From the American Journal of Agricultural Economics, there is a new paper by Randal R. Rucker, Walter N. Thurman, and Michael Burgett (Dept. of Entomology), here is the abstract:
The world’s most extensive markets for pollination services are those for honey bee pollination in the United States. These markets play important roles in coordinating the behavior of migratory beekeepers, who both produce honey and provide substitutes for ecosystem pollination services. We analyze the economic forces that drive migratory beekeeping and theoretically and empirically analyze the determinants of pollination fees in a larger and richer data set than has been studied before. Our empirical results expand our understanding of pollination markets and market-supporting institutions that internalize external effects.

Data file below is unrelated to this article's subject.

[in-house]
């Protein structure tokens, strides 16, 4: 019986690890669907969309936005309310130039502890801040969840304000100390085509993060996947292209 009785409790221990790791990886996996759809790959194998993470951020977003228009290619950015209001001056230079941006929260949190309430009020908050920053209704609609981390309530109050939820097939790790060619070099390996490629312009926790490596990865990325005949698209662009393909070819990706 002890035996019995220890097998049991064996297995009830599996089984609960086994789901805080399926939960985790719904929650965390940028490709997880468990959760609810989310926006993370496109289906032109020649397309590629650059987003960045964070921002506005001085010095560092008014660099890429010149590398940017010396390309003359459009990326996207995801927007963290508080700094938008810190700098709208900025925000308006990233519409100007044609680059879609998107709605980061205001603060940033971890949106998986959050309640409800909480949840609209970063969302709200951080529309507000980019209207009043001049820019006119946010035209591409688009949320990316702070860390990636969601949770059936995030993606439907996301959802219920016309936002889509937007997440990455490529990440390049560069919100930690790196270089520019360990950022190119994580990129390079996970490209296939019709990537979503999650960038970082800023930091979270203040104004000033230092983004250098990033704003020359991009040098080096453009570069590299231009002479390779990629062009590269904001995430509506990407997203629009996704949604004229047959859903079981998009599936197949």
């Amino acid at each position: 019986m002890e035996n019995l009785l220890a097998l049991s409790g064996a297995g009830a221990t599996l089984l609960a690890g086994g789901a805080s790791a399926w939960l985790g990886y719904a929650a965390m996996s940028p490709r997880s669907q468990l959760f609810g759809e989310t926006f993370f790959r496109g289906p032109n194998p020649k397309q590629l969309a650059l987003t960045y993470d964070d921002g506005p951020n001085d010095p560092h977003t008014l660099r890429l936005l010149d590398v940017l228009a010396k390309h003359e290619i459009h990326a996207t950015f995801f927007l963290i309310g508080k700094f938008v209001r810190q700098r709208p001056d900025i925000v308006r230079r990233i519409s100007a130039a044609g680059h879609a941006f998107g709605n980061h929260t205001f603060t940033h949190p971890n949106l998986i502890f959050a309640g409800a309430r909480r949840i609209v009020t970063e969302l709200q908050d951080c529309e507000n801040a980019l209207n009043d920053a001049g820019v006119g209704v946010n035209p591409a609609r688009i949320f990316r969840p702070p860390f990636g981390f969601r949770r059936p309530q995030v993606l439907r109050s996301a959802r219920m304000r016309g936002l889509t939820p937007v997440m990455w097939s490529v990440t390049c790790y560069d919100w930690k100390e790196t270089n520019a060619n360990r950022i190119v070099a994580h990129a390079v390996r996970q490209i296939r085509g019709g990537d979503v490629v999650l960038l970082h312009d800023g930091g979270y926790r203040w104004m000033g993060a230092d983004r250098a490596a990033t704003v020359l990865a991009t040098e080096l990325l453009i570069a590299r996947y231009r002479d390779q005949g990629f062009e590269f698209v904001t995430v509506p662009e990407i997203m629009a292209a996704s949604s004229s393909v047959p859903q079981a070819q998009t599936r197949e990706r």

This is a deep and thoughtful analysis which extends the tradition of Steven Cheung. There is an earlier ungated version here. Here is a related paper from UC Davis, and here is a related paper on the economics of honeybee pollination in Georgia. Here is a very good summary of the main piece.
For the pointer I thank Michelle Dawson.